Birkbeck Institute for the Humanities Workshop
LAW AND POLITICS IN THE ANTHROPOCENE: METHODS, ORIENTATIONS AND ENCOUNTERS
10th DECEMBER 2018
ROOM 101, 30 RUSSELL SQUARE
Many now claim that we have entered a new climatic regime (the Anthropocene) that marks a transition from the previous geological epoch (the Holocene), a period of 12,000 in which human civilisations emerged. The Anthropocene thesis contends that collective human action has become so potent that it is shaping the earth’s systemic functioning. In this way, the Anthropocene reveals a new ontology or mode of being-in-the-world in which human agency is intimately bound up with the functioning of the earth’s biogeochemical systems and cycles, situating human agency and our political formations within rather than set against the so-called ‘natural environment’. However, within most legal and political thought this ontology remains remarkably difficult to grasp. Throughout modernity legal and political forms have largely been understood to transcend any connection to the inorganic, the non-human or the environmental. The aspirations of human civilisation are commonly thought to depend on the postulation of an anthropogenic superiority in which a ‘natural condition’ (or ‘state of nature’) is overcome in the pursuit of a truly ‘political’ life. The prospect of human survival in this new epoch is bound up with a range of nonhuman forces that our political and legal thought has largely approached as an uninteresting backdrop against which human dramas are played out. In the relatively stable conditions of the Holocene this ‘backdrop ontology’ was perhaps understandable. But the Anthropocene tells us that the backdrop is beginning to move, the scenery and props have come to life. With a focus on questions of method, orientation and encounter, speakers will address the flowing concerns:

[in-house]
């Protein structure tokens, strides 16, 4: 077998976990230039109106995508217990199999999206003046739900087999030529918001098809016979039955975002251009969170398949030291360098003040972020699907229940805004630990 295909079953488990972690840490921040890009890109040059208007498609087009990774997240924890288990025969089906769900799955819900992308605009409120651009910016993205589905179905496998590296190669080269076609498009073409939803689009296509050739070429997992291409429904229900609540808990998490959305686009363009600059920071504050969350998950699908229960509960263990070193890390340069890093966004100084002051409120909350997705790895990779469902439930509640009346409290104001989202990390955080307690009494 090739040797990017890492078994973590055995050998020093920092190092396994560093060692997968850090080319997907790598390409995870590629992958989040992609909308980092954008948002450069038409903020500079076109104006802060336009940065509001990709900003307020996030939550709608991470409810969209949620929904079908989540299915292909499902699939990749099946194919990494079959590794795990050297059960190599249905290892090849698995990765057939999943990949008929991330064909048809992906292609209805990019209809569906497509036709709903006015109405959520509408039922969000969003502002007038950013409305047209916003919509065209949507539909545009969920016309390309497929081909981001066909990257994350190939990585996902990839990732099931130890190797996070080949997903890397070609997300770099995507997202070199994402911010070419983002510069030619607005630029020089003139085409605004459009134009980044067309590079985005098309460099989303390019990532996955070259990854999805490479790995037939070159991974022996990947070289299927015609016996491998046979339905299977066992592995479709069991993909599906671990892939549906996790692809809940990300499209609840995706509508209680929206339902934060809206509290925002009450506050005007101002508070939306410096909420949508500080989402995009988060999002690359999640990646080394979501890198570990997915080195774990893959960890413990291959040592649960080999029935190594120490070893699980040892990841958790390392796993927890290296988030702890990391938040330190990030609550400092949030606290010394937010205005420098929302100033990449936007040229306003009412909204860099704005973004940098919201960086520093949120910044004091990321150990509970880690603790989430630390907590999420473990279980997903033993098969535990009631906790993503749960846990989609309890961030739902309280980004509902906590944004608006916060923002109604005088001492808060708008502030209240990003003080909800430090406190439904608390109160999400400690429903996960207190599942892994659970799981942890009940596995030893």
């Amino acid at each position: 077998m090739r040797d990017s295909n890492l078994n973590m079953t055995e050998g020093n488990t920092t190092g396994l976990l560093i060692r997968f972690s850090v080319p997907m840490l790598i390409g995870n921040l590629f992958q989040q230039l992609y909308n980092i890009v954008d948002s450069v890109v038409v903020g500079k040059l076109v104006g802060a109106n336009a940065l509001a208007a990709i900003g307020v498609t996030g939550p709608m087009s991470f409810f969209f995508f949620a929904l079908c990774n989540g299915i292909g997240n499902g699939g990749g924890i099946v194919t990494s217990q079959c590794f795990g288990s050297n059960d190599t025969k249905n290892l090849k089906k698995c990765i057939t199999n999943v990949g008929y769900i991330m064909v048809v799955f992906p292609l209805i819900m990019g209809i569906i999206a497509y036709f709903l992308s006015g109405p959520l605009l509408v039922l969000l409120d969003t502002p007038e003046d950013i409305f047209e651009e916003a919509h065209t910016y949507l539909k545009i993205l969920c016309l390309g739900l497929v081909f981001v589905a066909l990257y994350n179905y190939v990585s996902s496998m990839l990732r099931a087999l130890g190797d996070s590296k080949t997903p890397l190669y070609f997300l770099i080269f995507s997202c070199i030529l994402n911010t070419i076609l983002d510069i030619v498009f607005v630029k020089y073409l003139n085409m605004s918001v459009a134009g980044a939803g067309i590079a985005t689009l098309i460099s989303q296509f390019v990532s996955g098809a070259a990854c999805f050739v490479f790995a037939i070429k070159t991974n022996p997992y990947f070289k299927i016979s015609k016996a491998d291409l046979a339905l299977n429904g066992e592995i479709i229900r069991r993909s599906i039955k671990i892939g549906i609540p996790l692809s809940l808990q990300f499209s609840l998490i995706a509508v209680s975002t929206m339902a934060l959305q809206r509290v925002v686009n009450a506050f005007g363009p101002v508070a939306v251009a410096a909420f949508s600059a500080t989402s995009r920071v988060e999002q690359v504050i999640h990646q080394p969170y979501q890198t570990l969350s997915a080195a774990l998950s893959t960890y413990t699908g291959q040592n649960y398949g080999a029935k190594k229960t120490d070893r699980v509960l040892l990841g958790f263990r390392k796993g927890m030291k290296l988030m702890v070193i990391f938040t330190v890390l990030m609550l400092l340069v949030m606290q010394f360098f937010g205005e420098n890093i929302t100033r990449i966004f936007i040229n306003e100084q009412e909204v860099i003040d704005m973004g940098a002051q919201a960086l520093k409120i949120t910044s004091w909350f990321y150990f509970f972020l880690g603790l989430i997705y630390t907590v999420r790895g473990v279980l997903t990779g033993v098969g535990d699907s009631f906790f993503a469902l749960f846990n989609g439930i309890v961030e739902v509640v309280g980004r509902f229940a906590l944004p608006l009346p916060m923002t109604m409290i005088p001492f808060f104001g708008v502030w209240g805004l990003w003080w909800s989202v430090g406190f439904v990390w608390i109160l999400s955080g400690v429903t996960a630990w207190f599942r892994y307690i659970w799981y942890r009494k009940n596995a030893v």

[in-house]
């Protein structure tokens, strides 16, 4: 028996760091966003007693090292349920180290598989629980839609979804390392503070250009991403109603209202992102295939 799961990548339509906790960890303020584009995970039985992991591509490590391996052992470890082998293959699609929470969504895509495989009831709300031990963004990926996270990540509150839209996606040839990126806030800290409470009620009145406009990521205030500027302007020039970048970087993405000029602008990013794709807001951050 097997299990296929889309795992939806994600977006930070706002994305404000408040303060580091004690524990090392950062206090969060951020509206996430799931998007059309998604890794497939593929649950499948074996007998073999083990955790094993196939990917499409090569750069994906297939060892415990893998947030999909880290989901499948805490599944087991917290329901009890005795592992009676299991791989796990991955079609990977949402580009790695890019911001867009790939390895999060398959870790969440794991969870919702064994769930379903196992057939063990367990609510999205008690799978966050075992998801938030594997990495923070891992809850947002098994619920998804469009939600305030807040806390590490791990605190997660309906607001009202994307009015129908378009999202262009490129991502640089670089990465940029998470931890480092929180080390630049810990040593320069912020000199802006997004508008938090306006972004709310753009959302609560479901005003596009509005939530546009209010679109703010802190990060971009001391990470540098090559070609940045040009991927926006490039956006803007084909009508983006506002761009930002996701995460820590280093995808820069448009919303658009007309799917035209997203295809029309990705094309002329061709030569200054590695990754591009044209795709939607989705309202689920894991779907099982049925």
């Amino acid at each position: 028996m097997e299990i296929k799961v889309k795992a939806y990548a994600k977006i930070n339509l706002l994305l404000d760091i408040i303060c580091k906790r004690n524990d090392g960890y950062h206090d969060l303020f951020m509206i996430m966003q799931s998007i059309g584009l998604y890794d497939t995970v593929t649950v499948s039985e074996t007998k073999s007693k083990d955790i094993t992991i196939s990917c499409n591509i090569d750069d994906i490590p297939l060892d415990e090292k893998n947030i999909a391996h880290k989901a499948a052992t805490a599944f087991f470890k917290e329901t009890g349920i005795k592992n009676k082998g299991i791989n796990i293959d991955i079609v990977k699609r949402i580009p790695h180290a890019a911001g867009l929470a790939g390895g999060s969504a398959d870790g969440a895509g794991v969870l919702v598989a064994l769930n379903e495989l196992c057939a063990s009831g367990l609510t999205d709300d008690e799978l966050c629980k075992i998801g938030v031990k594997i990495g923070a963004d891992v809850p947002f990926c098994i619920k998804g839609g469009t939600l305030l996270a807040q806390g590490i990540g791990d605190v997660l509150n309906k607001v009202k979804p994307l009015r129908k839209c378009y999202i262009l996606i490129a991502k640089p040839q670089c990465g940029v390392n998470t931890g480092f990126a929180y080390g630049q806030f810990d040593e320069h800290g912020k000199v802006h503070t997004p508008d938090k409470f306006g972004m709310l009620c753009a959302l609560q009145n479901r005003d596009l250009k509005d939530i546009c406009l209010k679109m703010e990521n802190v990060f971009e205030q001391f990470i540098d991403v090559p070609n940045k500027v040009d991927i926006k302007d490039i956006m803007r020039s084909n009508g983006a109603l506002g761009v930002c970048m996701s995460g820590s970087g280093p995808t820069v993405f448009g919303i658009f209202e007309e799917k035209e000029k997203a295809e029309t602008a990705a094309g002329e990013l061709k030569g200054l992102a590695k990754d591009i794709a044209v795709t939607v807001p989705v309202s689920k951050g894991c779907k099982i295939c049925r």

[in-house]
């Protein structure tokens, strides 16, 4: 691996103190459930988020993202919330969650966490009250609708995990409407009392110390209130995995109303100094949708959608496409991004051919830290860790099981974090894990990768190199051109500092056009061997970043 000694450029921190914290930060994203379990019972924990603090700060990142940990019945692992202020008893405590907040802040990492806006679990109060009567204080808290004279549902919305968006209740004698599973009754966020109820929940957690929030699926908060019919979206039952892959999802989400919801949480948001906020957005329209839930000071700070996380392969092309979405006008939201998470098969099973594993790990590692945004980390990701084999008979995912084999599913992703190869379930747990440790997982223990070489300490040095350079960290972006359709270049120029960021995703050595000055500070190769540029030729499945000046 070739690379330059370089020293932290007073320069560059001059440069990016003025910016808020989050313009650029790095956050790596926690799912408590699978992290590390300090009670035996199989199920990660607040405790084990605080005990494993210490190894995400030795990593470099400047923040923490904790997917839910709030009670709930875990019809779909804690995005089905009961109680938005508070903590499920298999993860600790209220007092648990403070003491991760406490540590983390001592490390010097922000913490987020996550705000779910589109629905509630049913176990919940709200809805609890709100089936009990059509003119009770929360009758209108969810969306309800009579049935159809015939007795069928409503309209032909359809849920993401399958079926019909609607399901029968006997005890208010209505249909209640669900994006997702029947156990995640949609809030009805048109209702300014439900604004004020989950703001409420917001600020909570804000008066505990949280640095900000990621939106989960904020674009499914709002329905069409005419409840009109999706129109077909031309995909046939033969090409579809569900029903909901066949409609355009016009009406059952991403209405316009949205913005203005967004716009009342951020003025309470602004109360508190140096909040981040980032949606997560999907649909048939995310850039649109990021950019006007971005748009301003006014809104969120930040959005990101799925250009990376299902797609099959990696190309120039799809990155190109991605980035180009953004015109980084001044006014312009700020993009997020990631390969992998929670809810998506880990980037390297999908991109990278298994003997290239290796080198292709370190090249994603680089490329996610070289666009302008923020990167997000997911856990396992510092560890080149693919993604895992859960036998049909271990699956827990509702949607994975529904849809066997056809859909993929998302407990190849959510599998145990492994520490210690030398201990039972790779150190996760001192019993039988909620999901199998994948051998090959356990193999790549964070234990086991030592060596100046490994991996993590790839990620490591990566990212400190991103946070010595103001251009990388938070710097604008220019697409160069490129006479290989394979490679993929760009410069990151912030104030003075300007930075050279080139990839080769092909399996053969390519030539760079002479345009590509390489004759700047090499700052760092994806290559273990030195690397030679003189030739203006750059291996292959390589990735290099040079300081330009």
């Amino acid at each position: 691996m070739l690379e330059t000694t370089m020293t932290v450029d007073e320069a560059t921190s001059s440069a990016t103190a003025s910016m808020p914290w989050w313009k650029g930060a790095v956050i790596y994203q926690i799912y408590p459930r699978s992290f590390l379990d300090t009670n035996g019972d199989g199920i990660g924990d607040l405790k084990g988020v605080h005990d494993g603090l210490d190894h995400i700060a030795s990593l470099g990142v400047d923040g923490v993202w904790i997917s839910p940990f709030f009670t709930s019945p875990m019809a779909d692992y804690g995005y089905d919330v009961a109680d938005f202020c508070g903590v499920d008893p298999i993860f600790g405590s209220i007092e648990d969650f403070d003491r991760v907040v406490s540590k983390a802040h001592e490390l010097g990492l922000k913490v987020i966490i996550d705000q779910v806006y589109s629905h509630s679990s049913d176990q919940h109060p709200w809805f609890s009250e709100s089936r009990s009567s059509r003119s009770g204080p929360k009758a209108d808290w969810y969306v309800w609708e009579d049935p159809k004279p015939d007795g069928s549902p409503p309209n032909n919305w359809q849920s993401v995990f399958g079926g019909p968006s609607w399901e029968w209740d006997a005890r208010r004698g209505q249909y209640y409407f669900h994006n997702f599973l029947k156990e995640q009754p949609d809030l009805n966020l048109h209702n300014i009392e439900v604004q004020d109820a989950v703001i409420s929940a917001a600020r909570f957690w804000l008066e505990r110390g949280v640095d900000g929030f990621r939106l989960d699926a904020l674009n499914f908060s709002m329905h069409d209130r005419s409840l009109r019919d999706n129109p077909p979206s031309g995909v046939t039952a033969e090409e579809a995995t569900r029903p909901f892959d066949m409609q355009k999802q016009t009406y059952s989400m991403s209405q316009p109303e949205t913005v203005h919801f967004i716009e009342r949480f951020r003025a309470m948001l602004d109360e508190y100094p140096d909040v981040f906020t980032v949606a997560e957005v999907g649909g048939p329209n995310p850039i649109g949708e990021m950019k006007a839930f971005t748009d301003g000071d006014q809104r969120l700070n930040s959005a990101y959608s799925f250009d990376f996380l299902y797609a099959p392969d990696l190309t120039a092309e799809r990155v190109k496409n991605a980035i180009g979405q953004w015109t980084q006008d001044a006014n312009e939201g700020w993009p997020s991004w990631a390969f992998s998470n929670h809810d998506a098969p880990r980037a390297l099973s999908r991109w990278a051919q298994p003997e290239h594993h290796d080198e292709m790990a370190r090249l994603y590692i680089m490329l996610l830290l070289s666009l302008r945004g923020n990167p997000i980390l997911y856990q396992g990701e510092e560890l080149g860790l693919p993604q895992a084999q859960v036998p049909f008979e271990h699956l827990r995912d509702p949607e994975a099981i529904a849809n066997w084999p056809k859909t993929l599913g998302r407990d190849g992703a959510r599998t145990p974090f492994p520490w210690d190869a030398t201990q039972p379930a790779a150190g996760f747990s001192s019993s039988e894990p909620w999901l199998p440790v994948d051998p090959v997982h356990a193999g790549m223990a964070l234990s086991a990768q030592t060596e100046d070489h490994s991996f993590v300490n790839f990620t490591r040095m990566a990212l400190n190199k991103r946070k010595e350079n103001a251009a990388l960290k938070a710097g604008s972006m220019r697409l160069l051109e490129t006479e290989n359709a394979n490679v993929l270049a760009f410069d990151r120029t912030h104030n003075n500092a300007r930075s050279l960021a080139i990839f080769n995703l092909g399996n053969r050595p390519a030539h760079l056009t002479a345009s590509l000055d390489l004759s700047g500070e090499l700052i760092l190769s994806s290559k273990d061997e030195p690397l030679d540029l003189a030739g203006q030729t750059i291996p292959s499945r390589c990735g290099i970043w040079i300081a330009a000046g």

- To what extent do the methodologies which have largely defined modernity – dialectics, historical materialism, genealogy and so on – continue to assists us in the context of the Anthropocene?
- Towards what ought our thinking on this topic be both temporally and spatially orientated: an unjust past or an apocalyptic future; towards Europe or China; the global North or South?
- What are the fields of law (environmental law, international law, corporate law) and politics (international relations, security studies, biopolitics) that need to be brought into conversation?
- How can we nurture interdisciplinary literacy across the natural and social sciences, arts and humanities in order to address the challenges that the Anthropocene brings into view?
- Prof Alain Pottage (Department of Law, LSE)
- Prof Andreas Philippopoulos-Mihalopoulos (School of Law, University of Westminster)
- Dr Daniel Matthews (Faculty of Law, University of Kong Kong)
- Dr Lilian Moncrieff (School of Law, University of Glasgow)
- Prof Mark Maslin (Department of Geography, UCL)
- Dr Nayanika Mathur (School of Anthropology, University of Oxford)
- Dr Rory Rowan (Department of Geography, University of Zurich)
- Dr Vito de Lucia (K.G. Jebsen Centre for the Law of the Sea, UiT Arctic University of Norway)